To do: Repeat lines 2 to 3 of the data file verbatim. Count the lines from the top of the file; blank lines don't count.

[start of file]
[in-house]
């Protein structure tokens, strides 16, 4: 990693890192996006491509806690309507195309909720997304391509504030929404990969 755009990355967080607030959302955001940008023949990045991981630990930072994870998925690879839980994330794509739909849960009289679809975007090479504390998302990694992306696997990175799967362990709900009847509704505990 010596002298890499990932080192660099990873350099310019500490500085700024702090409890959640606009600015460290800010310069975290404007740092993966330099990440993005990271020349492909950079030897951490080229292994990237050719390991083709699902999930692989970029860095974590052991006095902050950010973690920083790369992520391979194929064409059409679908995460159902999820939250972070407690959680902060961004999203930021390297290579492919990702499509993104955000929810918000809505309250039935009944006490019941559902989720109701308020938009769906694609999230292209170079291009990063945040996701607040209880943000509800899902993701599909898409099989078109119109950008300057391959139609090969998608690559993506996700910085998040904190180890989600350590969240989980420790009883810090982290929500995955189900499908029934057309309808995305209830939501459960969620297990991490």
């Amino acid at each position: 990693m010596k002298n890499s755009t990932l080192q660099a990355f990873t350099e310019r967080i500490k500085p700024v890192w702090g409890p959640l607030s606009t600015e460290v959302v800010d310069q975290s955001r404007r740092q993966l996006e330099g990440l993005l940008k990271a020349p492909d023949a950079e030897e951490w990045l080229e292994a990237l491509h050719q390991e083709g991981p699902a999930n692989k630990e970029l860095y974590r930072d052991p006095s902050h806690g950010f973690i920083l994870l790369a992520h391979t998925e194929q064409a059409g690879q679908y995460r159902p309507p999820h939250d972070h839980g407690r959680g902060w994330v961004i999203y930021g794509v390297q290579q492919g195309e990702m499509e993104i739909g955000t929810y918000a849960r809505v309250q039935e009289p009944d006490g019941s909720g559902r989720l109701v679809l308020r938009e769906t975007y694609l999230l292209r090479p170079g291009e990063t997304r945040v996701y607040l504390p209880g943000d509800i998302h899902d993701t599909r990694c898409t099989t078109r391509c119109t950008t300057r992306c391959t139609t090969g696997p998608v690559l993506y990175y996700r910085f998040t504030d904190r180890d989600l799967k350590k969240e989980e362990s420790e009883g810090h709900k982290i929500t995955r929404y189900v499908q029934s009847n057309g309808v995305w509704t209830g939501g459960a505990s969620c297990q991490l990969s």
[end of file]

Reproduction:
């Protein structure tokens, strides 16, 4: 990693890192996006491509806690309507195309909720997304391509504030929404990969 755009990355967080607030959302955001940008023949990045991981630990930072994870998925690879839980994330794509739909849960009289679809975007090479504390998302990694992306696997990175799967362990709900009847509704505990 010596002298890499990932080192660099990873350099310019500490500085700024702090409890959640606009600015460290800010310069975290404007740092993966330099990440993005990271020349492909950079030897951490080229292994990237050719390991083709699902999930692989970029860095974590052991006095902050950010973690920083790369992520391979194929064409059409679908995460159902999820939250972070407690959680902060961004999203930021390297290579492919990702499509993104955000929810918000809505309250039935009944006490019941559902989720109701308020938009769906694609999230292209170079291009990063945040996701607040209880943000509800899902993701599909898409099989078109119109950008300057391959139609090969998608690559993506996700910085998040904190180890989600350590969240989980420790009883810090982290929500995955189900499908029934057309309808995305209830939501459960969620297990991490």
């Amino acid at each position: 990693m010596k002298n890499s755009t990932l080192q660099a990355f990873t350099e310019r967080i500490k500085p700024v890192w702090g409890p959640l607030s606009t600015e460290v959302v800010d310069q975290s955001r404007r740092q993966l996006e330099g990440l993005l940008k990271a020349p492909d023949a950079e030897e951490w990045l080229e292994a990237l491509h050719q390991e083709g991981p699902a999930n692989k630990e970029l860095y974590r930072d052991p006095s902050h806690g950010f973690i920083l994870l790369a992520h391979t998925e194929q064409a059409g690879q679908y995460r159902p309507p999820h939250d972070h839980g407690r959680g902060w994330v961004i999203y930021g794509v390297q290579q492919g195309e990702m499509e993104i739909g955000t929810y918000a849960r809505v309250q039935e009289p009944d006490g019941s909720g559902r989720l109701v679809l308020r938009e769906t975007y694609l999230l292209r090479p170079g291009e990063t997304r945040v996701y607040l504390p209880g943000d509800i998302h899902d993701t599909r990694c898409t099989t078109r391509c119109t950008t300057r992306c391959t139609t090969g696997p998608v690559l993506y990175y996700r910085f998040t504030d904190r180890d989600l799967k350590k969240e989980e362990s420790e009883g810090h709900k982290i929500t995955r929404y189900v499908q029934s009847n057309g309808v995305w509704t209830g939501g459960a505990s969620c297990q991490l990969s």